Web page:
President Joe Biden announced plans to expand E15 (gasoline blended with 15% fuel ethanol by volume) use at an event in Iowa this Tuesday amid political pressure from rising fuel prices. However, this move is expected to have little effect on prices in the grand scheme of the US fuel market. The EPA plans to allow year-round E15 use, currently prohibited from RVP limits from June 1 to Sept 15. This plan attempted by the Trump Administration’s EPA but struck down by courts in 2019 with the decision saying the EPA overstepped its authority. The EPA is now planning to issue an emergency waiver this time given the political crisis surrounding fuel prices. However, this move is likely to have a very minute effect in the US fuel market and more political theatre and a nod to the corn and ethanol lobbies which have been repeatedly spurned by the Biden Administration in favor of refiners when faced with decisions around RFS blending obligations and compliance.
This move to E15 is likely to have little effect as E15 infrastructure is currently very limited in the US. The US has over 150,000 retail gasoline stations with virtually all providing E10 blends of gasoline, the most common blend. Only about 2,500 retail stations (less than 1.7% of total) currently provide E15 with a market share of about 2.5% of total gasoline demand. Allowing year-round use via a temporary emergency waiver is not expected to spur massive investment given the temporary and precarious legal basis. In addition, where E15 will be available it is only likely to save about ten cents per gallon vs the standard E10 blends for those three and a half summer months. Along with crude oil, gasoline, corn and other commodity prices, ethanol prices have risen precipitously, and ethanol has about 30% less energy than gasoline, reducing the slight cost savings of E15 vs E10 on an energy equivalent basis. At the RFS level, the extra sales of E15 are expected to reduce the RFS blending shortfall by only 2-3%, however, and thus the ability of this measure to lower RIN prices (and therefore fuel prices nationally) is fairly marginal.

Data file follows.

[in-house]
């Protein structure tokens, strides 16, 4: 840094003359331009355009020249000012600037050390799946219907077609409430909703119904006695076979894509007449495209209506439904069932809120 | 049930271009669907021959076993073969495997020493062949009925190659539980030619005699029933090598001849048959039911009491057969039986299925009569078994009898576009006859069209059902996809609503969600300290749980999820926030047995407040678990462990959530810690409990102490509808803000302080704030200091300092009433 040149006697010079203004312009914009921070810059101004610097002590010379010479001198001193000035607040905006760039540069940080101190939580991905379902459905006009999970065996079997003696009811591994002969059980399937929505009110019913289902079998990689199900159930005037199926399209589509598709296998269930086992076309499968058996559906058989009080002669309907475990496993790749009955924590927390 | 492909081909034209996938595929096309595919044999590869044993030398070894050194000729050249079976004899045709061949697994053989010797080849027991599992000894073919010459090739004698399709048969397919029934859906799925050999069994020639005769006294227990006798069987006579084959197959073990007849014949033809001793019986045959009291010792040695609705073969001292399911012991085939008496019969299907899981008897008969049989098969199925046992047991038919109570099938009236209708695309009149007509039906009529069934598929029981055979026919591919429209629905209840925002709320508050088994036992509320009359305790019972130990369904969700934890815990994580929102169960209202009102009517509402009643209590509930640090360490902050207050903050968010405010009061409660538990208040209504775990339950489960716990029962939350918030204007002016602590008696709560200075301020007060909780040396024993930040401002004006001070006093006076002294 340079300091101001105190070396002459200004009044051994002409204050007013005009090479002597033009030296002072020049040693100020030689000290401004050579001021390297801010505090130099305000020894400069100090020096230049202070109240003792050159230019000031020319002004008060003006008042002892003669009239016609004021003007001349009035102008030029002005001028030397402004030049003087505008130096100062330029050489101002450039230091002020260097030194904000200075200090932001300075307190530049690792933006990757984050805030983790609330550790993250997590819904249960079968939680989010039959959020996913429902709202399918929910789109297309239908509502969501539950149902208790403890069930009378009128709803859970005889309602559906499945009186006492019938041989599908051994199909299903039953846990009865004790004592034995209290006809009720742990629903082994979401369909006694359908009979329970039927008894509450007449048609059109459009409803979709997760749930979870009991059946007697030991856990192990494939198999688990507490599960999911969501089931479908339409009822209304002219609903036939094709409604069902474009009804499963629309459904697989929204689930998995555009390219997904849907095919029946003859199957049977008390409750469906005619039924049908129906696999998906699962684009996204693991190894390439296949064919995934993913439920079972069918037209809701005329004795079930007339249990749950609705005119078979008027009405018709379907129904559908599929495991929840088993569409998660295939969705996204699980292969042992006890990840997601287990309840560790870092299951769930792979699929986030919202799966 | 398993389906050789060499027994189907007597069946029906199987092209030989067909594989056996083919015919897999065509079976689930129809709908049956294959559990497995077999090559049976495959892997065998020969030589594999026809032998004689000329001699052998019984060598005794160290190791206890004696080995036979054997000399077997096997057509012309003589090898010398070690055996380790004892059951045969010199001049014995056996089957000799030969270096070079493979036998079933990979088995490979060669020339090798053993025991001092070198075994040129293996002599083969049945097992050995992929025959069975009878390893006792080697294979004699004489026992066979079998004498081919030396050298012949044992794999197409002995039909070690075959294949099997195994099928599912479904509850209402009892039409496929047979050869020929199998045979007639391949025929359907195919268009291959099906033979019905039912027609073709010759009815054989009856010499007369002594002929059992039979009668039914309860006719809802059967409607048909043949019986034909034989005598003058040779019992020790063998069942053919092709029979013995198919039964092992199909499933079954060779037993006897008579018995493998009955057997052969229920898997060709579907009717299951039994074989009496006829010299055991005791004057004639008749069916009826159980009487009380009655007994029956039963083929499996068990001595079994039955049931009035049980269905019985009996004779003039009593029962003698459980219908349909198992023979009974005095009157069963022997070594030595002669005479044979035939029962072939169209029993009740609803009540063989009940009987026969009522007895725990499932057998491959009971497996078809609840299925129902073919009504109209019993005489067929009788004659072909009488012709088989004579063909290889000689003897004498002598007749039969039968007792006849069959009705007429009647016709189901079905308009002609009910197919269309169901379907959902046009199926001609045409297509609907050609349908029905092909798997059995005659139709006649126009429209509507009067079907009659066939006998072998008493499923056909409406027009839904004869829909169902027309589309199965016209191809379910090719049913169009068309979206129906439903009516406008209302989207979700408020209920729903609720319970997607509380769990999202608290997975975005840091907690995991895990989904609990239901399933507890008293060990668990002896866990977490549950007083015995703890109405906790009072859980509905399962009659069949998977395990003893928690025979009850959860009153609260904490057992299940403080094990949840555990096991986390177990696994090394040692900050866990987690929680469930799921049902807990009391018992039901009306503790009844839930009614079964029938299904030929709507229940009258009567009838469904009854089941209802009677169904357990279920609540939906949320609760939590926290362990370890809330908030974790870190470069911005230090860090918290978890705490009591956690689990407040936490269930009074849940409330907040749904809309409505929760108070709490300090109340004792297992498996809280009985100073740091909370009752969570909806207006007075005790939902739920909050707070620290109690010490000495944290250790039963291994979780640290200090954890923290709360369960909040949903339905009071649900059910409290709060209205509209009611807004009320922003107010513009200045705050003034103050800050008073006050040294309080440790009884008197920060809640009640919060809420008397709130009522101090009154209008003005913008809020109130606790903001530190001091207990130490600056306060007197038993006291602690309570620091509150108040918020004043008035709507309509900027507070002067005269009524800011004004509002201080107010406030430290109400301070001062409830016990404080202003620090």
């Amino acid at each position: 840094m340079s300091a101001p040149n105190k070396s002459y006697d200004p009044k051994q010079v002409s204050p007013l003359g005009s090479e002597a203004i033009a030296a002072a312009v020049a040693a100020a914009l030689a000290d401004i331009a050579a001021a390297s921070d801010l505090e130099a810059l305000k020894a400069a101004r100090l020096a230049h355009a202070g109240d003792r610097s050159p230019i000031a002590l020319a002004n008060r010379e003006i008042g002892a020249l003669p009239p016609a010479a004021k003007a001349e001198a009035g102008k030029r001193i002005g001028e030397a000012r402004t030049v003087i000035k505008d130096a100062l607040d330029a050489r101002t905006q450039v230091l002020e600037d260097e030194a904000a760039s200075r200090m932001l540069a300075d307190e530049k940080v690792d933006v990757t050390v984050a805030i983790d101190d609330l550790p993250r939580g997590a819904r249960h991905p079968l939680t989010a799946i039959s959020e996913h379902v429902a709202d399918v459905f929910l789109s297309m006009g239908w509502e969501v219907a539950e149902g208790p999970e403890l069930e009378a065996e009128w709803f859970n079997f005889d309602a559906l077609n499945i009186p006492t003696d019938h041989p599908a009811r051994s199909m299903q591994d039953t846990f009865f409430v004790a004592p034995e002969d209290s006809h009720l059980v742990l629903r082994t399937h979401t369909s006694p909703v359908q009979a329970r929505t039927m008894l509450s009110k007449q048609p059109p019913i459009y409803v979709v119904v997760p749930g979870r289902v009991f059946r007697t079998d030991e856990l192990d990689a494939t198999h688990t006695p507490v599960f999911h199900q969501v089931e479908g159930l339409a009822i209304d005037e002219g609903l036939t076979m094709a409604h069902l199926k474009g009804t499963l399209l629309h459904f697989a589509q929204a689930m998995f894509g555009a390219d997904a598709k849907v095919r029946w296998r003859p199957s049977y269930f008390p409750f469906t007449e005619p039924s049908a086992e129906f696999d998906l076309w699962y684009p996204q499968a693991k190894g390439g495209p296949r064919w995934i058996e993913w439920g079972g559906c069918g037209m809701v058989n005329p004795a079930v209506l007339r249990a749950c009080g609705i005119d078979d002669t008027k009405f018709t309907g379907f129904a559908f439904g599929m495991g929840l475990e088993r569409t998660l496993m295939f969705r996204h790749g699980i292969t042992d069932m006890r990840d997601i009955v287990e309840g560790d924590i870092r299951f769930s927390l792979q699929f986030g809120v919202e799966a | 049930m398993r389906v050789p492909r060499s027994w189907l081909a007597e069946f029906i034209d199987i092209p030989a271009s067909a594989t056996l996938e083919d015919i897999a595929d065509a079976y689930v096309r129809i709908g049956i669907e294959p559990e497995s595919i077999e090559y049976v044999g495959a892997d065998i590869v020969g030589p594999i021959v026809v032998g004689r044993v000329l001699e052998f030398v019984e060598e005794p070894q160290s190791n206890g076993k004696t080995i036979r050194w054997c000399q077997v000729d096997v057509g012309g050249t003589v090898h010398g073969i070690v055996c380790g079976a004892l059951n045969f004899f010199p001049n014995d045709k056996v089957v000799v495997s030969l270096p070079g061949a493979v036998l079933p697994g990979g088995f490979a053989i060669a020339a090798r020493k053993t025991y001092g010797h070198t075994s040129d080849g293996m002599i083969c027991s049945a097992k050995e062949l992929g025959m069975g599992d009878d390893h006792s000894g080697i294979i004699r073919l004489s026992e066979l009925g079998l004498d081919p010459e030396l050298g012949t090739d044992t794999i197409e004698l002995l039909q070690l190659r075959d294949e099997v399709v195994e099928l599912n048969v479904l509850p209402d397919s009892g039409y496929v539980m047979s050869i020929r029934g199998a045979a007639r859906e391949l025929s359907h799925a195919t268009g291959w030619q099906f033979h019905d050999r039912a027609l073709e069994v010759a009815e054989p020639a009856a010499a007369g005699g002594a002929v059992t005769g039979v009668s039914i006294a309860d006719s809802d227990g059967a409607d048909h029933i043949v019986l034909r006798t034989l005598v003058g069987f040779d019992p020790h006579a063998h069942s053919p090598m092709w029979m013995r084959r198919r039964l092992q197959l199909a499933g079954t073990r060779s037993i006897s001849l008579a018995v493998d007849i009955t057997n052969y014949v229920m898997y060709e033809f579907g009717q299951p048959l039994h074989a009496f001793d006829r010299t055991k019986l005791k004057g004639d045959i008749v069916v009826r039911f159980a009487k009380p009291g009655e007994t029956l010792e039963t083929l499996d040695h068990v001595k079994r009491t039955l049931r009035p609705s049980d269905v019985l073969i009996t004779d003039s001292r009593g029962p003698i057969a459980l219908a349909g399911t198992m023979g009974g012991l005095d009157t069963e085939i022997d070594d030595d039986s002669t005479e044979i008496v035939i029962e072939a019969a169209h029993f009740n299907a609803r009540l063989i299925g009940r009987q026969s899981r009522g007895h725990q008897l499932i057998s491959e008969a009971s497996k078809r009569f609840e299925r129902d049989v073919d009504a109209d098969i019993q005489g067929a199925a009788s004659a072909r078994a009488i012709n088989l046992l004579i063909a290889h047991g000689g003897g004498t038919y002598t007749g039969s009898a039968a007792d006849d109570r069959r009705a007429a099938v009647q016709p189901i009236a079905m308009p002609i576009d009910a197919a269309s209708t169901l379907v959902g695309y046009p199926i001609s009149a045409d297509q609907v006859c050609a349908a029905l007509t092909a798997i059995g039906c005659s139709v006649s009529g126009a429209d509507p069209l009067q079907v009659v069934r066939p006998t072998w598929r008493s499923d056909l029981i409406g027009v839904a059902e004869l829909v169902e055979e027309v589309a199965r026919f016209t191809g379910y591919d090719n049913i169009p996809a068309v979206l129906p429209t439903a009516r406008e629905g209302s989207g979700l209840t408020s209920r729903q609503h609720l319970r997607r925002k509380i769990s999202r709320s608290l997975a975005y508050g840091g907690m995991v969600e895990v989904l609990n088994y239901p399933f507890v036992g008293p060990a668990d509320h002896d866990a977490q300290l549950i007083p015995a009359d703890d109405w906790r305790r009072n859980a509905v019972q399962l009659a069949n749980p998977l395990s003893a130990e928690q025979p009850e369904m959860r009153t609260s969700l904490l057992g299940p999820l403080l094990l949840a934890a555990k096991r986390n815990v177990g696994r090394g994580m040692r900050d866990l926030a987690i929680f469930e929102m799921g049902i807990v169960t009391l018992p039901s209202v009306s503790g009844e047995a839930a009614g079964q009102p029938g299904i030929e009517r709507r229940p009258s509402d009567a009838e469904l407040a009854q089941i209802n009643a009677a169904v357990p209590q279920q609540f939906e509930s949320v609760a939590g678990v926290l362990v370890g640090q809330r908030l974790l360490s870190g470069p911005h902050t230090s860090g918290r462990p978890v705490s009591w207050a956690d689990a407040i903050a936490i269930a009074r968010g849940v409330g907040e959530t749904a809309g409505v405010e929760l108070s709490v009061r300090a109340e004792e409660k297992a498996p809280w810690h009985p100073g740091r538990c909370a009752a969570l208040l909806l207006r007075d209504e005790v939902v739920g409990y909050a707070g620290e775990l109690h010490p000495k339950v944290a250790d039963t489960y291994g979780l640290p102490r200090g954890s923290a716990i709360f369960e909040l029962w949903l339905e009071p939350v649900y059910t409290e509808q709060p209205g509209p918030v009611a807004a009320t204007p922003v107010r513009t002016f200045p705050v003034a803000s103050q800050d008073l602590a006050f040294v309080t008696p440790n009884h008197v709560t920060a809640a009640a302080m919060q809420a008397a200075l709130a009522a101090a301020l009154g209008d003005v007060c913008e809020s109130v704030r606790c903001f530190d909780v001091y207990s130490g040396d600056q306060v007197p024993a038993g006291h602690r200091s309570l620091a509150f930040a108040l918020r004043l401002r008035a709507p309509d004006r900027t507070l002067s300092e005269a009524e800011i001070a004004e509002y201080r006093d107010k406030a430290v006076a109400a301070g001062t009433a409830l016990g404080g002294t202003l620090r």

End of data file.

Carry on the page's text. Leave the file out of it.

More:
If the Biden Administration’s EPA can promote E15 expansion and establish stronger legal footing as touted, there may be accelerated growth in its marginal market share and impact on the US fuel market. However, the EPA’s announcement of the next RVOs (blending obligations under the RFS program) and any potential changes or overhaul to the program are expected to be much more consequential and probably unfavorable to the US ethanol industry.
- Global Alternative Fuels
- Global Biofuels Assessment
- US Carbon Market Outlook
- US Renewable Fuels Assessment
- Global Refining & Products
- Stratas Energy Perspectives
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